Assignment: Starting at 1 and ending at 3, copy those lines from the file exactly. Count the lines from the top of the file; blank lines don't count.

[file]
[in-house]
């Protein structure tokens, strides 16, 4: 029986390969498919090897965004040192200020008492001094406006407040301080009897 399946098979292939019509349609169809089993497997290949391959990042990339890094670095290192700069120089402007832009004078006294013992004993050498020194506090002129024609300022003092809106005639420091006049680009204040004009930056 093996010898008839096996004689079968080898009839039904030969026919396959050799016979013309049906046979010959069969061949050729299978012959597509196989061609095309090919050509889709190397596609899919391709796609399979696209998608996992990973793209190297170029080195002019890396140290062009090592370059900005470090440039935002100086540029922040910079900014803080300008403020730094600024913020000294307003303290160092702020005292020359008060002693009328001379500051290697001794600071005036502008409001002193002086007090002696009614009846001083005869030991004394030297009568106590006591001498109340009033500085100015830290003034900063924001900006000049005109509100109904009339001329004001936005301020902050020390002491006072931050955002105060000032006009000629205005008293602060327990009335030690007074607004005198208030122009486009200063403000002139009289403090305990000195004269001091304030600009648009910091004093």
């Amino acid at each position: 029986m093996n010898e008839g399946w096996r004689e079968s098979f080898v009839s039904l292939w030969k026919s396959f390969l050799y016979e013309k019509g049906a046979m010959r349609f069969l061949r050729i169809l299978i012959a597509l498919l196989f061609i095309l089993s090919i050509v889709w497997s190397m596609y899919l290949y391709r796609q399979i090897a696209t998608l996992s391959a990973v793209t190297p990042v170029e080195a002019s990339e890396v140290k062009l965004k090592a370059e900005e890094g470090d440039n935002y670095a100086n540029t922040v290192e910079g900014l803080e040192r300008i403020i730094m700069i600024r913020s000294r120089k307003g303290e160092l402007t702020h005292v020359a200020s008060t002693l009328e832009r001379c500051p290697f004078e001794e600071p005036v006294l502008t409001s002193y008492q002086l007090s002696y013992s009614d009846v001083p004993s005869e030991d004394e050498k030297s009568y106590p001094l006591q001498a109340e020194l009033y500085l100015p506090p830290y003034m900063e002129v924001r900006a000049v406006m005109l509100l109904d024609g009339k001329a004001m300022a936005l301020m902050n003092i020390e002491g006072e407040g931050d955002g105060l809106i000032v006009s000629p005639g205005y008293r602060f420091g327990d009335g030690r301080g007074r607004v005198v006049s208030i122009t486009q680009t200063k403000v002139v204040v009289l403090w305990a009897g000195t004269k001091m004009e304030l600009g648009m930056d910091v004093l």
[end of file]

[in-house]
């Protein structure tokens, strides 16, 4: 029986390969498919090897965004040192200020008492001094406006407040301080009897 399946098979292939019509349609169809089993497997290949391959990042990339890094670095290192700069120089402007832009004078006294013992004993050498020194506090002129024609300022003092809106005639420091006049680009204040004009930056 093996010898008839096996004689079968080898009839039904030969026919396959050799016979013309049906046979010959069969061949050729299978012959597509196989061609095309090919050509889709190397596609899919391709796609399979696209998608996992990973793209190297170029080195002019890396140290062009090592370059900005470090440039935002100086540029922040910079900014803080300008403020730094600024913020000294307003303290160092702020005292020359008060002693009328001379500051290697001794600071005036502008409001002193002086007090002696009614009846001083005869030991004394030297009568106590006591001498109340009033500085100015830290003034900063924001900006000049005109509100109904009339001329004001936005301020902050020390002491006072931050955002105060000032006009000629205005008293602060327990009335030690007074607004005198208030122009486009200063403000002139009289403090305990000195004269001091304030600009648009910091004093």
């Amino acid at each position: 029986m093996n010898e008839g399946w096996r004689e079968s098979f080898v009839s039904l292939w030969k026919s396959f390969l050799y016979e013309k019509g049906a046979m010959r349609f069969l061949r050729i169809l299978i012959a597509l498919l196989f061609i095309l089993s090919i050509v889709w497997s190397m596609y899919l290949y391709r796609q399979i090897a696209t998608l996992s391959a990973v793209t190297p990042v170029e080195a002019s990339e890396v140290k062009l965004k090592a370059e900005e890094g470090d440039n935002y670095a100086n540029t922040v290192e910079g900014l803080e040192r300008i403020i730094m700069i600024r913020s000294r120089k307003g303290e160092l402007t702020h005292v020359a200020s008060t002693l009328e832009r001379c500051p290697f004078e001794e600071p005036v006294l502008t409001s002193y008492q002086l007090s002696y013992s009614d009846v001083p004993s005869e030991d004394e050498k030297s009568y106590p001094l006591q001498a109340e020194l009033y500085l100015p506090p830290y003034m900063e002129v924001r900006a000049v406006m005109l509100l109904d024609g009339k001329a004001m300022a936005l301020m902050n003092i020390e002491g006072e407040g931050d955002g105060l809106i000032v006009s000629p005639g205005y008293r602060f420091g327990d009335g030690r301080g007074r607004v005198v006049s208030i122009t486009q680009t200063k403000v002139v204040v009289l403090w305990a009897g000195t004269k001091m004009e304030l600009g648009m930056d910091v004093l």